Album Review

Tim Lee 3's Glorious Final Bow

Tim Lee 3 - Tin, Man

The happy anticipation over a new release by the Tim Lee 3 is tempered by the fact that the band is going on hiatus. While that’s sad news, there’s still a silver lining in the fact that their splinter group, Bark, will continue, and that they leave a bounty of excellent music in their wake. If Tin, Man is to serve a final requiem, it’s a terrific record to bow out on, all stunning, readily reliable rockers, replete with the driving delivery that they’ve long been known for. Recorded both at Arbor Studio by John Baker and Gray Comer and at Top Hat Recording by John Harvey and Mary Podio (the pair also mixed and mastered the recording), it's the album that ultimately realizes the band's full potential, making it the postscript they so decidedly deserve.

Of course, it’s little wonder that Tim Lee is widely known as the guitarist who sets the high bar in his home environs of East Tennessee, and in many ways Tin, Man recalls the compelling sound fostered through his earliest efforts with the Windbreakers, a power pop combo that was sadly unappreciated but still wholly committed to the cause. 

This time around, Lee and his colleagues -- bassist/vocalist Susan Lee and drummer/percussionist Chris Bratta -- still have their eyes on the prize, thanks to a set of songs packed with resilience and resolve. Album opener “Superstition” sets the tone, its cascading choruses making for an absolutely emphatic encounter. Every song that follows, from the tenacious and tempestuous “Kryptonite” through to the tangled tones of album closer “Expansive Proposition” follows suit, each a gritty, no-compromise rocker that brings to mind the post punk fury of purveyed by X’s John Doe and Exene Cervenka. And while “Lodger” echoes the breezy jangle of the Byrds, that edgy attitude remains undiminished. Indeed, the track that follows, “Fall From Grace,” boasts an eminently catchy chorus, all the better to maintain a rock solid impression.  Likewise, the solid Bo Diddley beat of “Less Than Royalty” makes it clear their reverence for the roots is as unshakable as it’s always been.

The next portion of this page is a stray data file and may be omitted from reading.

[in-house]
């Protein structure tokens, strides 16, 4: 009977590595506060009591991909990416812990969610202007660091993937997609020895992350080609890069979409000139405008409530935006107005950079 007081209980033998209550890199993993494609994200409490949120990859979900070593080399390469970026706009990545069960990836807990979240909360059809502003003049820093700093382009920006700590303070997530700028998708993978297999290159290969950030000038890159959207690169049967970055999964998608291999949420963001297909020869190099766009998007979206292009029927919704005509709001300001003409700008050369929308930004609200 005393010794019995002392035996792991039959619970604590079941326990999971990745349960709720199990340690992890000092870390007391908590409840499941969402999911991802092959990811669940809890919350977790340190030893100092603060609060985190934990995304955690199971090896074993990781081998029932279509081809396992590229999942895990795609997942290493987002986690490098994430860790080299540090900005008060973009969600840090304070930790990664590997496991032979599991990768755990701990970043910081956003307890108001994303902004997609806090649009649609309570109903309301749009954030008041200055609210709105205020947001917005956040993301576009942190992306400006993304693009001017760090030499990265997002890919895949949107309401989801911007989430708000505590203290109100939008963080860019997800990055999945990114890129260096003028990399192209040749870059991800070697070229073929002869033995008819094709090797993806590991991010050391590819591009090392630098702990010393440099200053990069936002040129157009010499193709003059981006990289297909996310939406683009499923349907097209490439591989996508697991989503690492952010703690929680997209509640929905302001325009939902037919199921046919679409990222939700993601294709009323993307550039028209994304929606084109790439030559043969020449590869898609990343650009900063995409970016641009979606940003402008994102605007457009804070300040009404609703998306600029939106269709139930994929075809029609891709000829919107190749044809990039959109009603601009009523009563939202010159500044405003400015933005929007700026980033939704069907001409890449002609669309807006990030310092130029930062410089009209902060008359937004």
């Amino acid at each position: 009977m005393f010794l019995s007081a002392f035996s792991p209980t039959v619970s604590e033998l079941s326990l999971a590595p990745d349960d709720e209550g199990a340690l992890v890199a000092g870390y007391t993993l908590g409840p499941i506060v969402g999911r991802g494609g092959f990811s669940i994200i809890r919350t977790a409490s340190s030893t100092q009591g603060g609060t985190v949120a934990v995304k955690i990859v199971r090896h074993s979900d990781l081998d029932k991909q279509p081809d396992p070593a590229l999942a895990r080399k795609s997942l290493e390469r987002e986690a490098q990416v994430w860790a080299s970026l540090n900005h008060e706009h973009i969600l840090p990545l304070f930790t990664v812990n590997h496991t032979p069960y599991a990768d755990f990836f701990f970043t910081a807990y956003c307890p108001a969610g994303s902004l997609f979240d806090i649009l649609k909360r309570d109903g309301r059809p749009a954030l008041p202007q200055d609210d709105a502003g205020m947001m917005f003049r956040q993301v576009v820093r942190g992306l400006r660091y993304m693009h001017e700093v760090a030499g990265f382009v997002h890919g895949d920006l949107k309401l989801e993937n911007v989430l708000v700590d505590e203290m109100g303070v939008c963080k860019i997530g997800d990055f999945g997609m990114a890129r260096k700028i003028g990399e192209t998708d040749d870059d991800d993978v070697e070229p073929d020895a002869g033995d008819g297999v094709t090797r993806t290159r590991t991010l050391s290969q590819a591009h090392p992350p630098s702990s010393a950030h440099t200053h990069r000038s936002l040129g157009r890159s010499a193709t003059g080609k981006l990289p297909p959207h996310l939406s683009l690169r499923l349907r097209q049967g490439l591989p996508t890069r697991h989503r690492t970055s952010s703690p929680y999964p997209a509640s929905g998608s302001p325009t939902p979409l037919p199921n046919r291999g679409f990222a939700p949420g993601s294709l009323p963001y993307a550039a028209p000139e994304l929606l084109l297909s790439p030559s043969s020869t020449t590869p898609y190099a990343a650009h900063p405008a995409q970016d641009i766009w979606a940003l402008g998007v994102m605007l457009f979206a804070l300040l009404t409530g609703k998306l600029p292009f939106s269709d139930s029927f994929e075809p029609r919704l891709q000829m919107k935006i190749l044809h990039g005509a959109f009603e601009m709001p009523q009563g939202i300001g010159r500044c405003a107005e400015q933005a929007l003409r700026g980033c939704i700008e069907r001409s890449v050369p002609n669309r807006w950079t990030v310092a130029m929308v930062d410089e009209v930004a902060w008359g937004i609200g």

To be sure, the Tim Lee 3 have never stood in anyone’s shadow; quite to the contrary, they have always set the standard. Indeed, these concise, cohesive rockers make the point that the Tim Lee 3 deserve due recognition as one capable combo. 

Tim Lee 3? Great people, kick-ass band! Met them a couple of times over the years. Tim and Susan are wicked smart. He's a terrific guitarist, and she has a room full of Kustom bass amps with that tuck 'n roll upholstery on them. Too kool.  

Sorry they are going on hiatus. They never seemed to tour very far from home, and never got much attention from the big-time music press, which is a crime. 

When I was a kid, those Kustom Bass amps with the metal flake upholstery were the gold standard...they were actually really good amps for this band, I don't know them, but I'll take a shot at it...sounds like something I'd love...